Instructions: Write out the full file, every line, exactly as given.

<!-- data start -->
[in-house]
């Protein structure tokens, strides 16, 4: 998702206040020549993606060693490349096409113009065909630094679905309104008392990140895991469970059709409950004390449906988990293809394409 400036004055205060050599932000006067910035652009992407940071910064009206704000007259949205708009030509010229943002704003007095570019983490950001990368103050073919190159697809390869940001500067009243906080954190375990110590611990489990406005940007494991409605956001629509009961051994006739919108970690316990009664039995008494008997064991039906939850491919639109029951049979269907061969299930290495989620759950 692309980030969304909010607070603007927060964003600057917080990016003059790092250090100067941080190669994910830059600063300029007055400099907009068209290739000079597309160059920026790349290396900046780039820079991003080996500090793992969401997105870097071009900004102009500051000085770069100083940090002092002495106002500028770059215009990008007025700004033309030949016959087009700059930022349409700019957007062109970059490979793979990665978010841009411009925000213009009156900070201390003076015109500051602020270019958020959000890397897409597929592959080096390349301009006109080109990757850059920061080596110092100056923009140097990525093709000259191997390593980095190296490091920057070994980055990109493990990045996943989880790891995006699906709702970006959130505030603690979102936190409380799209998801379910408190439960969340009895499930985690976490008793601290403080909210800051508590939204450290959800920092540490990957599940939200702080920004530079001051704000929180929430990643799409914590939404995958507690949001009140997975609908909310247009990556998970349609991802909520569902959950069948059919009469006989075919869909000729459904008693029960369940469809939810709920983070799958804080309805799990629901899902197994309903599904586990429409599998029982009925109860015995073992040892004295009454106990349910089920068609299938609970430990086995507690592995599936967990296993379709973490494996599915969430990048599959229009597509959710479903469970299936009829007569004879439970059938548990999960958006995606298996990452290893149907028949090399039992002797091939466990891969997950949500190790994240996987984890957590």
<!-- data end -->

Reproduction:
[in-house]
């Protein structure tokens, strides 16, 4: 998702206040020549993606060693490349096409113009065909630094679905309104008392990140895991469970059709409950004390449906988990293809394409 400036004055205060050599932000006067910035652009992407940071910064009206704000007259949205708009030509010229943002704003007095570019983490950001990368103050073919190159697809390869940001500067009243906080954190375990110590611990489990406005940007494991409605956001629509009961051994006739919108970690316990009664039995008494008997064991039906939850491919639109029951049979269907061969299930290495989620759950 692309980030969304909010607070603007927060964003600057917080990016003059790092250090100067941080190669994910830059600063300029007055400099907009068209290739000079597309160059920026790349290396900046780039820079991003080996500090793992969401997105870097071009900004102009500051000085770069100083940090002092002495106002500028770059215009990008007025700004033309030949016959087009700059930022349409700019957007062109970059490979793979990665978010841009411009925000213009009156900070201390003076015109500051602020270019958020959000890397897409597929592959080096390349301009006109080109990757850059920061080596110092100056923009140097990525093709000259191997390593980095190296490091920057070994980055990109493990990045996943989880790891995006699906709702970006959130505030603690979102936190409380799209998801379910408190439960969340009895499930985690976490008793601290403080909210800051508590939204450290959800920092540490990957599940939200702080920004530079001051704000929180929430990643799409914590939404995958507690949001009140997975609908909310247009990556998970349609991802909520569902959950069948059919009469006989075919869909000729459904008693029960369940469809939810709920983070799958804080309805799990629901899902197994309903599904586990429409599998029982009925109860015995073992040892004295009454106990349910089920068609299938609970430990086995507690592995599936967990296993379709973490494996599915969430990048599959229009597509959710479903469970299936009829007569004879439970059938548990999960958006995606298996990452290893149907028949090399039992002797091939466990891969997950949500190790994240996987984890957590």